At the vanguard of the psychographic targeting trend is the runaway success of the soft-core spiritual O, The Oprah Magazine, which launched in April of 2000 with a rate base of 500,000, and has since soared to nearly 2 million in circulation. In a brutal ad climate, the number of ad pages in O more than doubled, and ad dollars more than quadrupled. To skate over age boundaries, the magazine grafts a soothing and stress-free aura as opposed to the typical women's magazine fare, mixing in a liberal dose of self-help pop psychology. Real Simple, another example of this genre, offers ageless content in the form of streamlined advice on a variety of subjects, from organizing a purse to deciding what to discuss at the doctor's, on almost Zen-like sparse pages. It now has a circulation of 700,000, and is attracting women across the age spectrum: According to the magazine, 26 percent of its readers are between the ages of 25 and 34, and 45 percent are between the ages of 35 and 54.
Stress isn't the only shared psychographic feature that magazines are tapping in to. Although on its surface, More magazine appears to be aimed at an age-defined market (Baby Boomer women), it's not an age but rather an attitude that the publication is designed to serve, says Myrna Blyth, who is editor of both More and Ladies' Home Journal. Instead of creating a periodical that consciously reminds women of what a drag it is getting old, four-year-old More is designed to appeal to a segment pioneered by Boomers: the mature woman who feels young, is young and won't accept a different label. Blyth says the magazine is attracting women in their 30s as well as the women they thought they would appeal to: forty- and fiftysomethings.
Psychographic segmentation doesn't always have to reach into the depths of a woman's soul, however. There's also the bonding power of shopping. According to a 2001 Roper survey, two-thirds of American consumers say they enjoy spending their leisure time hitting the malls or the boutiques. Lucky, a monthly devoted to shopping, has made a successful launch, with a circulation of more than 600,000. The anticipated success of this niche is reflected in the summer 2001 redesign of Teen, a magazine that plans to become the shopping authority for the younger woman, says Amy Cooper, group research director for the teen division of Primedia. (Teen and American Demographics are both owned by Primedia.)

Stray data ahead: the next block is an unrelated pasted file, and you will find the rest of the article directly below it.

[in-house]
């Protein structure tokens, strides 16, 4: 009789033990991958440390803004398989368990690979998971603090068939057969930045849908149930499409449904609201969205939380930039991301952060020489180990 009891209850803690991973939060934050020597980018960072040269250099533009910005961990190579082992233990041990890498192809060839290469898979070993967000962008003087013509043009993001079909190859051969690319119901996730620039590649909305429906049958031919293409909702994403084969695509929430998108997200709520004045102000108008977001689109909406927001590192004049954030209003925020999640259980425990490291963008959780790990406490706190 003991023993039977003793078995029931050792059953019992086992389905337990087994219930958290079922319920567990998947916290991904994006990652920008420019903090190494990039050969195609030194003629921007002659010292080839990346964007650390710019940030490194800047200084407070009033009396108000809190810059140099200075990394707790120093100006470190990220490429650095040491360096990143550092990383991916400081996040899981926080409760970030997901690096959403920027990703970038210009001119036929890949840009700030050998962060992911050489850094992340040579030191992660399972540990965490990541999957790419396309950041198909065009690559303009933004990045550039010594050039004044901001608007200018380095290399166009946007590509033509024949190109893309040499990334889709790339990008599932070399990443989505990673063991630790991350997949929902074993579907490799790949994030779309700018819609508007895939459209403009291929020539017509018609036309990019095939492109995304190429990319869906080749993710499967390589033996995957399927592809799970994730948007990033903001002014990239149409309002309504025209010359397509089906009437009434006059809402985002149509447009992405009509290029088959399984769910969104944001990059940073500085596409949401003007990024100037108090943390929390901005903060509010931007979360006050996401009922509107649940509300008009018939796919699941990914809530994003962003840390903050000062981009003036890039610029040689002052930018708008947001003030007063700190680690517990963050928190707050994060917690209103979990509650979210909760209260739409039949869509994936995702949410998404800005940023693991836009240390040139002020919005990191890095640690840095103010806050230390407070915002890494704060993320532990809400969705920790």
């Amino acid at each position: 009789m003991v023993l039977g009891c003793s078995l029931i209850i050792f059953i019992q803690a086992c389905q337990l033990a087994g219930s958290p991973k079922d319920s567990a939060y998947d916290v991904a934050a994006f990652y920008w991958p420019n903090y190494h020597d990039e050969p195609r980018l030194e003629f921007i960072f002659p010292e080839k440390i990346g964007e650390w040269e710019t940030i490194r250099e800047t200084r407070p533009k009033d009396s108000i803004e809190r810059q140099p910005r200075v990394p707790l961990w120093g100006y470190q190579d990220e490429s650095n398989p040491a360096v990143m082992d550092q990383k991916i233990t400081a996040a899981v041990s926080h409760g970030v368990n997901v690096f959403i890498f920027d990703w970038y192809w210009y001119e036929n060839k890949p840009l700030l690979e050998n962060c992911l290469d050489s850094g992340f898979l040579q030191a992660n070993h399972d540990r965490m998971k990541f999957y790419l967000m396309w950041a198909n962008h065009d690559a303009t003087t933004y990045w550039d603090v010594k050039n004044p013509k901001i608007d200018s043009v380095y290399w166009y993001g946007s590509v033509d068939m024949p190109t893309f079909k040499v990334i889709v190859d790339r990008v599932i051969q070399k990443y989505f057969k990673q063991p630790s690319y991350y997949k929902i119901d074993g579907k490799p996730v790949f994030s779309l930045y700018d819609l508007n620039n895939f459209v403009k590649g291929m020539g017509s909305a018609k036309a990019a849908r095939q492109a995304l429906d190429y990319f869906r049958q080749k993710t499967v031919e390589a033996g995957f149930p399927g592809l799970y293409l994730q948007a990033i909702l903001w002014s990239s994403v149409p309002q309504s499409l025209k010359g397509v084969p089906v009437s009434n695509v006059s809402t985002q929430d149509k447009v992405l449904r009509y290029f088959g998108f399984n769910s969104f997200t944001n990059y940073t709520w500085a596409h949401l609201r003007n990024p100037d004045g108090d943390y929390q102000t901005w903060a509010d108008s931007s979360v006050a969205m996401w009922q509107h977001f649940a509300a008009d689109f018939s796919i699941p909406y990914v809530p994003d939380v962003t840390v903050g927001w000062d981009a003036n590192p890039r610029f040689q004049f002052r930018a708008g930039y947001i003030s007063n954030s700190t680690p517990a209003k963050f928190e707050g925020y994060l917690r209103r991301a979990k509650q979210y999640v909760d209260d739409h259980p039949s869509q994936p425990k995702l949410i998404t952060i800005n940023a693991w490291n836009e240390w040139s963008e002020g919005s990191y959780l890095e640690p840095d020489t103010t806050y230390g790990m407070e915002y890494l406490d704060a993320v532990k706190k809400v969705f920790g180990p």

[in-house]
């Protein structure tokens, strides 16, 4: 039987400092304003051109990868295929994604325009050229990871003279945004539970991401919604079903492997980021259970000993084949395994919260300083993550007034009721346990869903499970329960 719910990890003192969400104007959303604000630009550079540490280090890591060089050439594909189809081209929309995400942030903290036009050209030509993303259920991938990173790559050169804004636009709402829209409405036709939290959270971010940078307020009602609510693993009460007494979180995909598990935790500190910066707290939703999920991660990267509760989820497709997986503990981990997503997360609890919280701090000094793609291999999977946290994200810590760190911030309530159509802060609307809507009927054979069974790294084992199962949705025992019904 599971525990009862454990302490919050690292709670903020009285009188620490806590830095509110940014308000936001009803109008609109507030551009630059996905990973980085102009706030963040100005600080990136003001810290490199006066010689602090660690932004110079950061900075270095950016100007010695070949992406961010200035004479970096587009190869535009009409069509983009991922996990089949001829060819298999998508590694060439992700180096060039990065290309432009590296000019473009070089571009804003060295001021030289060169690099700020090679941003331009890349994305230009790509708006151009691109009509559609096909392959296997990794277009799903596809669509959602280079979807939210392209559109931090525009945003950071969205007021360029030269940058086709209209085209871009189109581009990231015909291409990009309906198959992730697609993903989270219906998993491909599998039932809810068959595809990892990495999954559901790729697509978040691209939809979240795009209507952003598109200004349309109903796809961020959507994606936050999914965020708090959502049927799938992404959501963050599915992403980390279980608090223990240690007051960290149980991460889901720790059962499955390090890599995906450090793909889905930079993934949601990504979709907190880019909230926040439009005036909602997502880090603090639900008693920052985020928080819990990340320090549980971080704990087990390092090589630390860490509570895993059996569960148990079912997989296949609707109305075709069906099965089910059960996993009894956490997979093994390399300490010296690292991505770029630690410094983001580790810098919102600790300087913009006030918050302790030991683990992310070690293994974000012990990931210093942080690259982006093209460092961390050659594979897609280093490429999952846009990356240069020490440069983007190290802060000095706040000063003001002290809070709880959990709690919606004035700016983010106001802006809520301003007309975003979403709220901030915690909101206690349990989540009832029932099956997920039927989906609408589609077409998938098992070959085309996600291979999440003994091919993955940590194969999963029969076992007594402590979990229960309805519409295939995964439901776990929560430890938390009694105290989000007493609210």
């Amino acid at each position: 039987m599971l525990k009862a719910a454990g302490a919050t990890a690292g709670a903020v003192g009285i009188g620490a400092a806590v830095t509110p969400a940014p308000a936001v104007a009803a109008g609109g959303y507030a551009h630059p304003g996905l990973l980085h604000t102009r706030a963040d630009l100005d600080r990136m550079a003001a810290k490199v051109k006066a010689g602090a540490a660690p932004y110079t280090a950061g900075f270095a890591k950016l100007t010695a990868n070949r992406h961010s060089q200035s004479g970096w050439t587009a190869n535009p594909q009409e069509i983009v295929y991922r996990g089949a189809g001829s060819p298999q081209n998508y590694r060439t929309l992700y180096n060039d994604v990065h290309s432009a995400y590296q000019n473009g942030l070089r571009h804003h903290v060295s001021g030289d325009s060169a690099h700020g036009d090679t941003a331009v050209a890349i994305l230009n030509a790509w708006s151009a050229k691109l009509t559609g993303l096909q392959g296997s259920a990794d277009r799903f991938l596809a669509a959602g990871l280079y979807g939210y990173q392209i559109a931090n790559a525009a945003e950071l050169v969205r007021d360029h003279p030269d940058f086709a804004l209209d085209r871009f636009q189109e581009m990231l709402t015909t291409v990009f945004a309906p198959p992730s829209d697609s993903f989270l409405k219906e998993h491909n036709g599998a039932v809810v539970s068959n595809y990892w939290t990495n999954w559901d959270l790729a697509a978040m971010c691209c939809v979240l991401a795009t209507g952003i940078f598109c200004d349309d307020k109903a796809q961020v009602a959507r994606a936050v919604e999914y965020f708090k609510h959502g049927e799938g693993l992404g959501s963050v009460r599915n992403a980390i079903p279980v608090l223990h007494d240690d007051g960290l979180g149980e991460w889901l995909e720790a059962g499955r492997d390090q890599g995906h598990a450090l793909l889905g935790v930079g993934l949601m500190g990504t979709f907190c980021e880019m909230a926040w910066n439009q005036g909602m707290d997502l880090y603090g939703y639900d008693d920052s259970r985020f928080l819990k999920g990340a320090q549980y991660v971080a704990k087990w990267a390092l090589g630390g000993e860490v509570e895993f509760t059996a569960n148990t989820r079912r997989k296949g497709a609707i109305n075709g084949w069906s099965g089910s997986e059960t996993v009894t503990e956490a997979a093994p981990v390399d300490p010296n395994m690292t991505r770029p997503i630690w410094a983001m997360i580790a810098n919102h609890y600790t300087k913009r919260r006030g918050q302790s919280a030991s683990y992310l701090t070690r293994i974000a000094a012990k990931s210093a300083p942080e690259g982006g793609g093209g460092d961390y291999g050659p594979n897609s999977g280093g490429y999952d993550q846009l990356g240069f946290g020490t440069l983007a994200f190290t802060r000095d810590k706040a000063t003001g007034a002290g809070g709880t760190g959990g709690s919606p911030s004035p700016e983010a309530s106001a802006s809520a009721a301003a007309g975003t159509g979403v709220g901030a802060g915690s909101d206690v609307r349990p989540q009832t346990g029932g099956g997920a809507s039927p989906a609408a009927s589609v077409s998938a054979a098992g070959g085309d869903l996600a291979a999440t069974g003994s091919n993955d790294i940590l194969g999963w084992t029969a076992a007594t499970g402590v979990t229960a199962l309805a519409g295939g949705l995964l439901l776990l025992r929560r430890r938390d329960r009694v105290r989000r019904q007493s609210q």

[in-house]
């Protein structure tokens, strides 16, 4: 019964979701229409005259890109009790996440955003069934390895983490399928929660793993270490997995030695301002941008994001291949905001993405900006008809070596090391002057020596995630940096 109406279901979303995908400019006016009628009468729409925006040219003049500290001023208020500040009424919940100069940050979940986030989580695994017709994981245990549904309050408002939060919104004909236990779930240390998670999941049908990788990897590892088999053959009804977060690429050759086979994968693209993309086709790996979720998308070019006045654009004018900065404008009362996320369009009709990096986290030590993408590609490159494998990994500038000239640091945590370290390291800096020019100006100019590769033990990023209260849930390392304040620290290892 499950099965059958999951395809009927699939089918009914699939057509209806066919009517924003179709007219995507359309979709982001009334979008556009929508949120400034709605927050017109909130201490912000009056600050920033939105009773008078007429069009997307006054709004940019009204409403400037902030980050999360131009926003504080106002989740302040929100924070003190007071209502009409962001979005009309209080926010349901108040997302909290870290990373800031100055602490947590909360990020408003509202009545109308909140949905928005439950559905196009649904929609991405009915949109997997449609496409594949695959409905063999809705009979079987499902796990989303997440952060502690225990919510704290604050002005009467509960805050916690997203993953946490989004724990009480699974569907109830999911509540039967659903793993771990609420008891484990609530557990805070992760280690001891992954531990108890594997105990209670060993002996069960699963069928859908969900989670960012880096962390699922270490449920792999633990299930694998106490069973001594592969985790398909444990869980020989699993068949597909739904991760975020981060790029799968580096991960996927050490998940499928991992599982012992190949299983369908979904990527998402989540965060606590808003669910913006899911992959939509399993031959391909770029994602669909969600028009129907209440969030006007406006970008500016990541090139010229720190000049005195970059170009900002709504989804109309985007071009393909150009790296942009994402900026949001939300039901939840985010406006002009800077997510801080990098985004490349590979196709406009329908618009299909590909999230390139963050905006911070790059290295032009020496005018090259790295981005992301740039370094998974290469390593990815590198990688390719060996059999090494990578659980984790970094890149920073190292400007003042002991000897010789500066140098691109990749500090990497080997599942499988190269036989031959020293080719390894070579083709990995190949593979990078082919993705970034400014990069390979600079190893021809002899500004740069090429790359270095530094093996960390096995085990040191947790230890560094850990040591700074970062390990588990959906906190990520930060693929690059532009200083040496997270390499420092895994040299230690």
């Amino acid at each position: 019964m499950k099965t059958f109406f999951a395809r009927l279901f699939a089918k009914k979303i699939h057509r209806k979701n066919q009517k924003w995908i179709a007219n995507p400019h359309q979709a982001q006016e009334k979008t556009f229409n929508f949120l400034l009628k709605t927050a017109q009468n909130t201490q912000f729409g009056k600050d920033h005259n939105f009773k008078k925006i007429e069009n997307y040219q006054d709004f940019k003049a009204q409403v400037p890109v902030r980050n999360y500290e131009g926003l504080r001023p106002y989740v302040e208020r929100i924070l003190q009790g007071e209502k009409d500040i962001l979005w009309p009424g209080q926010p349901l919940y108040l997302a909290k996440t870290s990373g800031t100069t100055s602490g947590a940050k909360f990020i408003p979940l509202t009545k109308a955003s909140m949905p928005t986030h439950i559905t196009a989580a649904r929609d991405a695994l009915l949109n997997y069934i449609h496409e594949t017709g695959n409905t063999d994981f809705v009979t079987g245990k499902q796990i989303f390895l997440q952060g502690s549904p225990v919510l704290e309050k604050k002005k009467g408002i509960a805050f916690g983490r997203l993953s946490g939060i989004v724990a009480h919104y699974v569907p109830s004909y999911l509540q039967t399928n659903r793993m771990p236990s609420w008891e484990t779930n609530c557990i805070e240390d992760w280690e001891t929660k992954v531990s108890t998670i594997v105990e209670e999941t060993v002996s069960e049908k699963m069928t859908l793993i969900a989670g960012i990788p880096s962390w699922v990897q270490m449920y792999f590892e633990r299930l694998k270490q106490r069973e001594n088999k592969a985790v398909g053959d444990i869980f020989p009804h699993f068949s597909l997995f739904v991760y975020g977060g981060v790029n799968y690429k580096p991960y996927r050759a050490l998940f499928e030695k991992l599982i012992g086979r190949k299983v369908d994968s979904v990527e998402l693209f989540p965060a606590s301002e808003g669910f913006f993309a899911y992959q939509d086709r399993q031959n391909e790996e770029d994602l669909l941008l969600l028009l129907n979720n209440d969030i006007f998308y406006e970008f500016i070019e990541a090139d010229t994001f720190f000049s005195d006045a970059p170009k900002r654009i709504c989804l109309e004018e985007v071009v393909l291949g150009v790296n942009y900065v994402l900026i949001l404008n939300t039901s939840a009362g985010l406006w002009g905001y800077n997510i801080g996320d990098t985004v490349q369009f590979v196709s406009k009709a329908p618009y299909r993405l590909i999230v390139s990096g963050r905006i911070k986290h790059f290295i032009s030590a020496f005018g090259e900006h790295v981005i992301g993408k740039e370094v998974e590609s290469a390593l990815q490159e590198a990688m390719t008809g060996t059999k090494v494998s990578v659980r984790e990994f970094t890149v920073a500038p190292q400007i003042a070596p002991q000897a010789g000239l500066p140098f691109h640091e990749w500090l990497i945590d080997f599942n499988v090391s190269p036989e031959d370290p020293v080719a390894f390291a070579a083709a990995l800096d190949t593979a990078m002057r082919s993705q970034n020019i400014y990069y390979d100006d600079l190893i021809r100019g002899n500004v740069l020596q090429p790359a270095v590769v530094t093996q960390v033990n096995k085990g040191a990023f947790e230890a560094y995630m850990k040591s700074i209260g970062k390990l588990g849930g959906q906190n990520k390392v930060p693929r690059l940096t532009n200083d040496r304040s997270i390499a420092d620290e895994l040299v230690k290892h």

A word of caution, however. While several publishers have found success in reaching women through psychographic segmentation, not all shared psychographic attitudes can support a magazine, says Merskin. Case in point: the recent shuttering of Mode, which was targeted to larger women. Mode seemed to have as its target, a niche that wouldn't quit. Nearly half (46 percent) of all women are overweight, according to the National Center for Health Statistics in Atlanta, and the majority are not currently trying to lose weight. What could make more sense than a magazine that celebrated the beauty of a larger woman? â€œThe women who read it, appreciated it,â€? explains Merskin. â€œBut a woman who was picking up a copy of Mode was identifying herself as a so-called larger woman,â€? she says. In tough economic times, that hurdle became too formidable. Adds Quinlan of Just Ask a Woman: â€œWomen who are heavier would like to see more images of healthy, happy, heavier women in magazines. But they don't want to be relegated to their own department, or their own magazine.â€?
The lesson: â€œMarket to the niches, but make sure the niches are the ones women want to be in,â€? Merskin says.
COUNTING ALL EYEBALLS
Magazines are delivering a larger adult audience to marketers than top television shows, and are doing even better with female consumers.
|GROSS RATING POINTS OF TOP MAGAZINES||GROSS RATING POINTS OF TOP TV SHOWS||PERCENT DIFFERENCE|
|Adults age 18-49||257||183||40%|
|Women age 18-49||349||202||73%|
|Women age 18-49 with kids under age 12||370||202||83%|
|Working women age 18-49 with kids under age 12||388||214||81%|
|Note: FCB analyzed 25 top television shows and 25 top magazines for each demographic segment. A Gross Rating Point is calculated by multiplying reach by frequency.|
|Source: FCB analysis of MRI data from spring 2001, and Nielsen data from Oct. 2, 2000-April 15, 2001|
THE POWER OF THE PERIODICAL
In the early 1980s, the most popular TV shows had an average rating that was higher than popular magazines, but over the past decade, magazines have pulled ahead of TV.
|Source: FBC analysis of MRI data from spring 2001, and Nielsen data from Oct. 2, 2000-April 15, 2001|